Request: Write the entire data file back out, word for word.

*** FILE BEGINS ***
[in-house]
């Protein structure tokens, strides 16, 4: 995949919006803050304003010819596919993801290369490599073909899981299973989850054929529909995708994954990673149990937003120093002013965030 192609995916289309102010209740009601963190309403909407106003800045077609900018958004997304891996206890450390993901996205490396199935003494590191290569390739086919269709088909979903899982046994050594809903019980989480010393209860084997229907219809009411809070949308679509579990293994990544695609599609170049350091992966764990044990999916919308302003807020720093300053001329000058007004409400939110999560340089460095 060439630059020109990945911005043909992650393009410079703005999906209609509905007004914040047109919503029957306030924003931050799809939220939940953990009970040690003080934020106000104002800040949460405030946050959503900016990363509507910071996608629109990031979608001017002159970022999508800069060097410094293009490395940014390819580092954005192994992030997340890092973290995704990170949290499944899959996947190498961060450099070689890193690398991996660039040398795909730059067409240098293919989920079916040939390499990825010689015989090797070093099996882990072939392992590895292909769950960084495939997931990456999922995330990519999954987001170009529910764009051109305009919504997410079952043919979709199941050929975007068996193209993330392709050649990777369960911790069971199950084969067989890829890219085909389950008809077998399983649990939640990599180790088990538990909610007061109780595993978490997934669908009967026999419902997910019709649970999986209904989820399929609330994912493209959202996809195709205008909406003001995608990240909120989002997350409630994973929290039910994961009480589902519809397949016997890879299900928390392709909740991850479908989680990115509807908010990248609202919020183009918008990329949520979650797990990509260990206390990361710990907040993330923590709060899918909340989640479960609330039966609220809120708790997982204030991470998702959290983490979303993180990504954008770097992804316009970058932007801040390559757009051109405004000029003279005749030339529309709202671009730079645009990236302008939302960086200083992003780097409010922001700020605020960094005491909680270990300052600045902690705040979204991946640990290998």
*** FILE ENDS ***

[in-house]
């Protein structure tokens, strides 16, 4: 995949919006803050304003010819596919993801290369490599073909899981299973989850054929529909995708994954990673149990937003120093002013965030 192609995916289309102010209740009601963190309403909407106003800045077609900018958004997304891996206890450390993901996205490396199935003494590191290569390739086919269709088909979903899982046994050594809903019980989480010393209860084997229907219809009411809070949308679509579990293994990544695609599609170049350091992966764990044990999916919308302003807020720093300053001329000058007004409400939110999560340089460095 060439630059020109990945911005043909992650393009410079703005999906209609509905007004914040047109919503029957306030924003931050799809939220939940953990009970040690003080934020106000104002800040949460405030946050959503900016990363509507910071996608629109990031979608001017002159970022999508800069060097410094293009490395940014390819580092954005192994992030997340890092973290995704990170949290499944899959996947190498961060450099070689890193690398991996660039040398795909730059067409240098293919989920079916040939390499990825010689015989090797070093099996882990072939392992590895292909769950960084495939997931990456999922995330990519999954987001170009529910764009051109305009919504997410079952043919979709199941050929975007068996193209993330392709050649990777369960911790069971199950084969067989890829890219085909389950008809077998399983649990939640990599180790088990538990909610007061109780595993978490997934669908009967026999419902997910019709649970999986209904989820399929609330994912493209959202996809195709205008909406003001995608990240909120989002997350409630994973929290039910994961009480589902519809397949016997890879299900928390392709909740991850479908989680990115509807908010990248609202919020183009918008990329949520979650797990990509260990206390990361710990907040993330923590709060899918909340989640479960609330039966609220809120708790997982204030991470998702959290983490979303993180990504954008770097992804316009970058932007801040390559757009051109405004000029003279005749030339529309709202671009730079645009990236302008939302960086200083992003780097409010922001700020605020960094005491909680270990300052600045902690705040979204991946640990290998």